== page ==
AThe main reason direct bank transfers hasn't really caught on in the US is probably the ubiquity of credit cards and debit cards. Several customers were surprised that my bakery didn't accept credit cards, but if your product is good enough they will go through the extra hassle of writing a check.

Regarding sharing account information, many people don't realize that their account number and ABA routing number is printed on every check they write, but IMO there is a psychological barrier (at least in the US) if someone asks you directly for this information.

No, I would provide my account number and they transfer the money directly into my account. They cannot withdraw from it.

Most individual banks will provide this service in the form on online bill pay, but I've never seen a universal turnkey system in the US that will automate this process from the customer's end (Chase QuickPay is probably the closest but it's still limited.) . I would imagine that such a system would provide a chargeback or reversal function similar to a credit card company..

Yes, I talked with the accountant and business lawyer about S-Corp vs. LLC and was recommended to go S-Corp.

Was this recommendation based on tax advantages or liability protection? I can certainly see why a lawyer would recommend an S-Corp, considering they typically involve more billable hours than an LLC.

jason_kraft Posted 28 May 2013 , 3:03am
post #67 of 90

A

Original message sent by BakerBee7468

Any ideas for chargeback policies? How to deter people by telling them what actions you'll take should they do a chargeback. The reporting to a collection agency would be a good one to deter me since i wouldn't want to hurt my credit.

There's really not much you can do to deter a chargeback (aside from not accepting credit cards). Making it clear that the customer's balance is still payable (and will be collected) if they dispute the charges without working something out with you first might help, but then again a customer who pulls this might already have poor credit, in which case it's not much of a threat.

I do like the idea of requiring third-party mediation before disputing a payment, if the customer goes right to a dispute this would give the credit card company a pretty solid justification for denying the chargeback. Then again they might just issue the chargeback anyway if the customer lies and says they have already gone through mediation.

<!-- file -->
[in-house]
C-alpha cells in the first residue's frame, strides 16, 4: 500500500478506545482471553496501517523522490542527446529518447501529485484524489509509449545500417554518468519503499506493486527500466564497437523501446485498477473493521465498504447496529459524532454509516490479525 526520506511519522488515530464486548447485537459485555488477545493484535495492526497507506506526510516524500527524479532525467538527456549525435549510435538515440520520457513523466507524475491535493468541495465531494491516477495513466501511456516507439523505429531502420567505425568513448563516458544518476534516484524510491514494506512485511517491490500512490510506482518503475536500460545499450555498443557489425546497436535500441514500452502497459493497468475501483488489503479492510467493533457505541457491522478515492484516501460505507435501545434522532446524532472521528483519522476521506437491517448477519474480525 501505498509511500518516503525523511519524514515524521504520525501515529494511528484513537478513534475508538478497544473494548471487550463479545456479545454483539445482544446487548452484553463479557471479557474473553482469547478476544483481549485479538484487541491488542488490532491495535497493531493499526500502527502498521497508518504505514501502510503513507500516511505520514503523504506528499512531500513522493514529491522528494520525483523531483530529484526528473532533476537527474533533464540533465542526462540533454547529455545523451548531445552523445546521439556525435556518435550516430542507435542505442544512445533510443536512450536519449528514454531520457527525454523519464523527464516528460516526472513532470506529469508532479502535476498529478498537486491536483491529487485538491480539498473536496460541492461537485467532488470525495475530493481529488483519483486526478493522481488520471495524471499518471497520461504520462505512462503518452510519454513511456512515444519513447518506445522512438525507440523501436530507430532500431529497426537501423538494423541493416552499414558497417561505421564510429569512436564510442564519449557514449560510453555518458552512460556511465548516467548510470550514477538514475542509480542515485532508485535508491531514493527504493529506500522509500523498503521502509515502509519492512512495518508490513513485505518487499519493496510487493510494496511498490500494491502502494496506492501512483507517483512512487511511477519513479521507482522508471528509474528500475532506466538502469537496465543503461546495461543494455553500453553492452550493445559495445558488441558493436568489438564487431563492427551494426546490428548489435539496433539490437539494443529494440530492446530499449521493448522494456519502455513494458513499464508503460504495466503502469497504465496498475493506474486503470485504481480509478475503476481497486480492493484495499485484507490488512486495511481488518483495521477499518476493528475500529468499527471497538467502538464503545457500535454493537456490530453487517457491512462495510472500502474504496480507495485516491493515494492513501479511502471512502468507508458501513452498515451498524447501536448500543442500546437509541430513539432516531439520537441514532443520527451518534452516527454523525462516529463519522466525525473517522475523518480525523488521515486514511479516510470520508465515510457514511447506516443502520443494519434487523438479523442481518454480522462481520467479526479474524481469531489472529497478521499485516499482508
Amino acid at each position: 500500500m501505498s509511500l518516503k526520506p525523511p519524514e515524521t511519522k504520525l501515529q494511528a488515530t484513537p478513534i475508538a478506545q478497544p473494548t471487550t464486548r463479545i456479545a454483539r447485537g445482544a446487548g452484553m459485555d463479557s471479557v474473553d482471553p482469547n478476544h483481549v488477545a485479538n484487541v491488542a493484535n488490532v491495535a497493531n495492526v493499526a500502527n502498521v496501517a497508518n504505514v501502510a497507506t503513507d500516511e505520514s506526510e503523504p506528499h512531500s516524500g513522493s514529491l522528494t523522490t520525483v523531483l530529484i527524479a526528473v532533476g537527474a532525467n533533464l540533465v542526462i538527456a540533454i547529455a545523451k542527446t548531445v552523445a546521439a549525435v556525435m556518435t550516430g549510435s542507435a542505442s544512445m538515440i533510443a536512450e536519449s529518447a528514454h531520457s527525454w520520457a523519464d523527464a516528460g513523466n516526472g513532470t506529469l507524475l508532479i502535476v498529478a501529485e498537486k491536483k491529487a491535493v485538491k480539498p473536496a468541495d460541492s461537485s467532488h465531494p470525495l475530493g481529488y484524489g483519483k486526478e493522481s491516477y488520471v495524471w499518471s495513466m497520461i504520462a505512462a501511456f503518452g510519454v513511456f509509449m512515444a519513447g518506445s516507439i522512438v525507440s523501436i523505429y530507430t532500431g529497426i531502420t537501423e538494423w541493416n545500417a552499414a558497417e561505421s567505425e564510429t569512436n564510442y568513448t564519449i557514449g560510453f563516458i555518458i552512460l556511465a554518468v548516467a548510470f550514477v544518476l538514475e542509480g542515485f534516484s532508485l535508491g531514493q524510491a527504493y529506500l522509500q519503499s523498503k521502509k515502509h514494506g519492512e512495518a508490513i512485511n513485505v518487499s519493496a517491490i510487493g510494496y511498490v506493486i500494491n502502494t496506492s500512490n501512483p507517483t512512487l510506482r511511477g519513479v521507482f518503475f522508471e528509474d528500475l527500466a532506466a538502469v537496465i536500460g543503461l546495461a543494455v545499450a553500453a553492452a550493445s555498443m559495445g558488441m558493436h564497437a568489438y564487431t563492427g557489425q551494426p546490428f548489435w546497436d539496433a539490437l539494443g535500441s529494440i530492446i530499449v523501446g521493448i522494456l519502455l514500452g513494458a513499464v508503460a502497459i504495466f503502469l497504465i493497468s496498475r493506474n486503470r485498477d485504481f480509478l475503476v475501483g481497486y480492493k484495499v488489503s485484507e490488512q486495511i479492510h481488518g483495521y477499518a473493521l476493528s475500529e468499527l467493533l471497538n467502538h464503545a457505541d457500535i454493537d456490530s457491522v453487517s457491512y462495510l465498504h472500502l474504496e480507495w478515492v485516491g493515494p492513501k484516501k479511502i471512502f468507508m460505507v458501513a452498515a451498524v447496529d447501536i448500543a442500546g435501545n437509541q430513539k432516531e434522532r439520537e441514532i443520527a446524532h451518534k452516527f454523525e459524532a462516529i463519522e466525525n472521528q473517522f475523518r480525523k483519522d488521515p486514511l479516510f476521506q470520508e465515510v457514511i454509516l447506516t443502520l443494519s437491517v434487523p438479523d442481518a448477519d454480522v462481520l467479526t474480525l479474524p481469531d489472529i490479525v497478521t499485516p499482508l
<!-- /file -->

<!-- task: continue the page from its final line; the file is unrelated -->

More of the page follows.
princesscris Posted 28 May 2013 , 3:11am
post #68 of 90

Hi Sweetalexjane

 

An EFT is exactly the same as handing someone cash, except it's electronic. The customer logs into their bank account online (online banking, yeah?), which is protected by both a pass-number and a password and encrypted. From there, they can pay bills, transfer money between their own accounts or transfer money to someone elses account.

 

If you give someone your bank account details, they can't access your bank account and make withdrawals, they can only transfer money to it. If there was a dispute and the customer wanted their money back, there is no way they could get it unless you transfered it back to them (or took you to court and you were ordered to pay) - just like cash.

 

Cris.

jason_kraft Posted 28 May 2013 , 3:20am
post #69 of 90

A

Original message sent by princesscris

If there was a dispute and the customer wanted their money back, there is no way they could get it unless you transfered it back to them (or took you to court and you were ordered to pay) - just like cash.

That's another reason this won't fly in the US...why would a customer choose a payment option with no recourse if they have the option of a personal check or credit card? Immediate EFT also gives the customer zero float time.

Bec005 Posted 28 May 2013 , 3:44am
post #70 of 90

I haven't had that problem but they cannot get it back, it is the same if they walk into the bank and deposit into my account instead of electronically. they need me to transfer it back to them

SugaredSaffron Posted 28 May 2013 , 5:50am
post #71 of 90
Quote:
Originally Posted by Evoir